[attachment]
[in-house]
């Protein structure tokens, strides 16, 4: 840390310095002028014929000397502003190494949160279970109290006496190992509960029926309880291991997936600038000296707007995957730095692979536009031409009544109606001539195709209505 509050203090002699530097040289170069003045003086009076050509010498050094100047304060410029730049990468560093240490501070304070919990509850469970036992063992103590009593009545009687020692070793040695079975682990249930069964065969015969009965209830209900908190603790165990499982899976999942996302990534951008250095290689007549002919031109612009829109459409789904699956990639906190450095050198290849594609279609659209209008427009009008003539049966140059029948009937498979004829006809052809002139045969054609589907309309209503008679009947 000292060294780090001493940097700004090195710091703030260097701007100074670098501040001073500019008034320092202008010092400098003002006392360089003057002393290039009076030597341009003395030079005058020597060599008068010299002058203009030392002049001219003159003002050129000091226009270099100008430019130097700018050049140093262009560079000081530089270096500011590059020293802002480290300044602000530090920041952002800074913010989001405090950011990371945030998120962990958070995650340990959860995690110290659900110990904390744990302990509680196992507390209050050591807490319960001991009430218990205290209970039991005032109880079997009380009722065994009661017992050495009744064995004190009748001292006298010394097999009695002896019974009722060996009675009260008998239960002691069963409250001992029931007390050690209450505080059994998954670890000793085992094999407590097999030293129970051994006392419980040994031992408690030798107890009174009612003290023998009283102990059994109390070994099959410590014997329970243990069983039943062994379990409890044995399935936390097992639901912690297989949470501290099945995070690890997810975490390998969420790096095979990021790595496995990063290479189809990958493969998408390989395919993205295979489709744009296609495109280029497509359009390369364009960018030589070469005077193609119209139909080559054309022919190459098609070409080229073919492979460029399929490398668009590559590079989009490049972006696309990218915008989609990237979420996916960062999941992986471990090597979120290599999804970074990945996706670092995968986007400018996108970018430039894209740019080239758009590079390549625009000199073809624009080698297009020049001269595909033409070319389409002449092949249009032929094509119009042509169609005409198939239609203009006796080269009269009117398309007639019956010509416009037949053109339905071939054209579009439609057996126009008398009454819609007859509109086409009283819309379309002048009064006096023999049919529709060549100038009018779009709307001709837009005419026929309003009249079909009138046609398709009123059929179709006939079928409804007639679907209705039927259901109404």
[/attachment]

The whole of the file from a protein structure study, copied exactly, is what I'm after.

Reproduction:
[in-house]
């Protein structure tokens, strides 16, 4: 840390310095002028014929000397502003190494949160279970109290006496190992509960029926309880291991997936600038000296707007995957730095692979536009031409009544109606001539195709209505 509050203090002699530097040289170069003045003086009076050509010498050094100047304060410029730049990468560093240490501070304070919990509850469970036992063992103590009593009545009687020692070793040695079975682990249930069964065969015969009965209830209900908190603790165990499982899976999942996302990534951008250095290689007549002919031109612009829109459409789904699956990639906190450095050198290849594609279609659209209008427009009008003539049966140059029948009937498979004829006809052809002139045969054609589907309309209503008679009947 000292060294780090001493940097700004090195710091703030260097701007100074670098501040001073500019008034320092202008010092400098003002006392360089003057002393290039009076030597341009003395030079005058020597060599008068010299002058203009030392002049001219003159003002050129000091226009270099100008430019130097700018050049140093262009560079000081530089270096500011590059020293802002480290300044602000530090920041952002800074913010989001405090950011990371945030998120962990958070995650340990959860995690110290659900110990904390744990302990509680196992507390209050050591807490319960001991009430218990205290209970039991005032109880079997009380009722065994009661017992050495009744064995004190009748001292006298010394097999009695002896019974009722060996009675009260008998239960002691069963409250001992029931007390050690209450505080059994998954670890000793085992094999407590097999030293129970051994006392419980040994031992408690030798107890009174009612003290023998009283102990059994109390070994099959410590014997329970243990069983039943062994379990409890044995399935936390097992639901912690297989949470501290099945995070690890997810975490390998969420790096095979990021790595496995990063290479189809990958493969998408390989395919993205295979489709744009296609495109280029497509359009390369364009960018030589070469005077193609119209139909080559054309022919190459098609070409080229073919492979460029399929490398668009590559590079989009490049972006696309990218915008989609990237979420996916960062999941992986471990090597979120290599999804970074990945996706670092995968986007400018996108970018430039894209740019080239758009590079390549625009000199073809624009080698297009020049001269595909033409070319389409002449092949249009032929094509119009042509169609005409198939239609203009006796080269009269009117398309007639019956010509416009037949053109339905071939054209579009439609057996126009008398009454819609007859509109086409009283819309379309002048009064006096023999049919529709060549100038009018779009709307001709837009005419026929309003009249079909009138046609398709009123059929179709006939079928409804007639679907209705039927259901109404």